# ACT & SAT Question of the Day: Oct. 25, 2013

If you are reading this in an email you received from me, do not click the link to sat.collegeboard.org below. Use the link to my website that is farther down on the email. If you are seeing this in my blog, do the SAT Question of the Day by clicking on this link:

http://sat.collegeboard.org/practice/sat-question-of-the-day?questionId=20131025&oq=1 (This link takes you to today’s question. If you use my archive, you will see the question related to my SAT explanation for that date.)

The answer is D.  I’m shocked by how few students are getting this question correct (45%).  This issue of the possible lengths of the sides of a triangle comes up on the test fairly often.  In fact, I started calling the geometry rule that you use to answer the question the “Wizard’s Theorem” because it doesn’t have a name.  Check it out on Video #7 or page 45 of Demystifying the SAT & ACT.  It is also in the triangle section of my website.  It simply says the third side of a triangle has to be shorter than the sum of the other two sides and greater than their difference.  So it has two be shorter than 2 + 12 = 14 and greater than 12 – 2 = 10.  Be sure you remember the Wizard’s Theorem on test day because it is not on the math “cheat sheet” at the beginning of each math section.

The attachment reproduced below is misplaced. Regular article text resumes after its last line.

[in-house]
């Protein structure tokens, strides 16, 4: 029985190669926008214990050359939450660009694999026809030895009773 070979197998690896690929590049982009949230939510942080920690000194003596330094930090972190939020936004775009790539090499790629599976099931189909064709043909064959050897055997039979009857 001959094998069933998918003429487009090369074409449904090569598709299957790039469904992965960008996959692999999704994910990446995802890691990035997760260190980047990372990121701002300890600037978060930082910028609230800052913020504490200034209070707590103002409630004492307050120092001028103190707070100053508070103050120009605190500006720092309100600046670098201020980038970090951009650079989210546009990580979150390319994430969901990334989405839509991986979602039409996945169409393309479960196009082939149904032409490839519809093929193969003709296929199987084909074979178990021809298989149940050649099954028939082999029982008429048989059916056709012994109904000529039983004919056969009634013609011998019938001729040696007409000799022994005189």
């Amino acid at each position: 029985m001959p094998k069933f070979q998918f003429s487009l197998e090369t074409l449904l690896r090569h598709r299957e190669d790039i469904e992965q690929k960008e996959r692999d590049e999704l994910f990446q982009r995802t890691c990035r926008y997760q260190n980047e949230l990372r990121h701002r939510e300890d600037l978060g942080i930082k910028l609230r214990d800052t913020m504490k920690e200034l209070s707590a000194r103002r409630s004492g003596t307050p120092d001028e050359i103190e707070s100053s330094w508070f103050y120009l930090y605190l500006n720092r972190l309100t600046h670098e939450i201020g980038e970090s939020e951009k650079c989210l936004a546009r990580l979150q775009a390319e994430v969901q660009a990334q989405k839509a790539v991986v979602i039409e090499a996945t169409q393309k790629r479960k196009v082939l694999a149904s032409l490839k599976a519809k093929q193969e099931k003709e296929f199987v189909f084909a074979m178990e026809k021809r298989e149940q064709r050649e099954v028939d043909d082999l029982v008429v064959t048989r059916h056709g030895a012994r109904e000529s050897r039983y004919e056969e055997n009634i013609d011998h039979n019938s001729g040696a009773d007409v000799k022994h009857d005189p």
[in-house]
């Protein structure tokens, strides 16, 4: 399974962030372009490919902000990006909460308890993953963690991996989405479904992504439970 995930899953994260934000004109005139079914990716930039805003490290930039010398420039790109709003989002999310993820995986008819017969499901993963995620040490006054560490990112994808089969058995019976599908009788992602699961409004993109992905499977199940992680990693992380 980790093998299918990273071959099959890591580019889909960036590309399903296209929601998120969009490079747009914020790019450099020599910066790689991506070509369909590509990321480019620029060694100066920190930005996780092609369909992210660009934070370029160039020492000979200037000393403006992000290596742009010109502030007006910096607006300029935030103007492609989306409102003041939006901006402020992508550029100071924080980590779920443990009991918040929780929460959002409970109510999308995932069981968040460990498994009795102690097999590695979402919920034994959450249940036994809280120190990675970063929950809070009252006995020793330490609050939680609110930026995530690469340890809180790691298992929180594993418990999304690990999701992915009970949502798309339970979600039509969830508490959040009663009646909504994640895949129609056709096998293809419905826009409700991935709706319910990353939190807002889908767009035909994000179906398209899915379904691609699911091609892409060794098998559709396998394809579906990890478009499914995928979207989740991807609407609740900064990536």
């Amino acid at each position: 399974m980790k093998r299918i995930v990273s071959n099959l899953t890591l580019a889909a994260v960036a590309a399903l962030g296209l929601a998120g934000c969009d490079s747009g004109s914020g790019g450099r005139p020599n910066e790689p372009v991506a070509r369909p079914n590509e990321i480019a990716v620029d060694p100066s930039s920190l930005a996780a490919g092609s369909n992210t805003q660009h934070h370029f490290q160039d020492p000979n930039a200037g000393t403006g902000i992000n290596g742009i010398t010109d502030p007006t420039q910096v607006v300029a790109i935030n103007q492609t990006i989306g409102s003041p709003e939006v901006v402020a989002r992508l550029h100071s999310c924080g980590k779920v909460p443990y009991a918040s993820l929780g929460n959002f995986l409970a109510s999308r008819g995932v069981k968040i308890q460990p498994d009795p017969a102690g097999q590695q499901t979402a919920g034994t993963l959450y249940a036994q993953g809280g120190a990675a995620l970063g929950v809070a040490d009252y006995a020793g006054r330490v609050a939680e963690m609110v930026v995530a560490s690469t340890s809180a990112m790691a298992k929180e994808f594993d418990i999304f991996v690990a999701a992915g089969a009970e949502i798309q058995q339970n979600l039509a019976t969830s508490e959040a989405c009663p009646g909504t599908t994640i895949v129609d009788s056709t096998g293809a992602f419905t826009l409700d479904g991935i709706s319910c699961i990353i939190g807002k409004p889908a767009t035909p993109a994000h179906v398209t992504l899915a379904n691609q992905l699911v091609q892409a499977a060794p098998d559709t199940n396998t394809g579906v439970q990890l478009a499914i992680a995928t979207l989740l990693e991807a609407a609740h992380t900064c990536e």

Let’s see what the ACT folks have for us today.

The answer is J.  The test writer’s explanation is a pretty standard “math teacher” way to do this question and it’s worth looking at it.  However, I found it easier to do by just keeping in mind what is happening when you factor quadratic equations.  The constant for this equation is 6 – 6 = 0.  That means that one solution of the equation has to be 0 because the only way to get 0 when you multiply is when one of the numbers is 0.  Then the coefficient for x has to be the sum of the two factors.  Because one must be 0 the other has to be -7.  That means the solutions for the equation are 0 and +7.  The lesser of the two numbers is 0.  All done.

The ACT is in the morning; so, spend your evening wisely.  Stay home.  After dinner, don’t do any more test prep!  Relax.  Watch a movie, read a book, listen to some music.  Do not communicate with the outside world: no phone, no texting, no online chatting, no smoke signals!  Nobody is going to contact you and tell you something that will raise your score.  However, they could have news that might distress you and distract you well into the next day.  You want to avoid that.  Be sure to read my recent blog about what to eat for breakfast tomorrow morning.  The wrong food can definitely affect your score negatively.  The right food will do just the opposite.

Good luck.

The SAT & ACT Wizard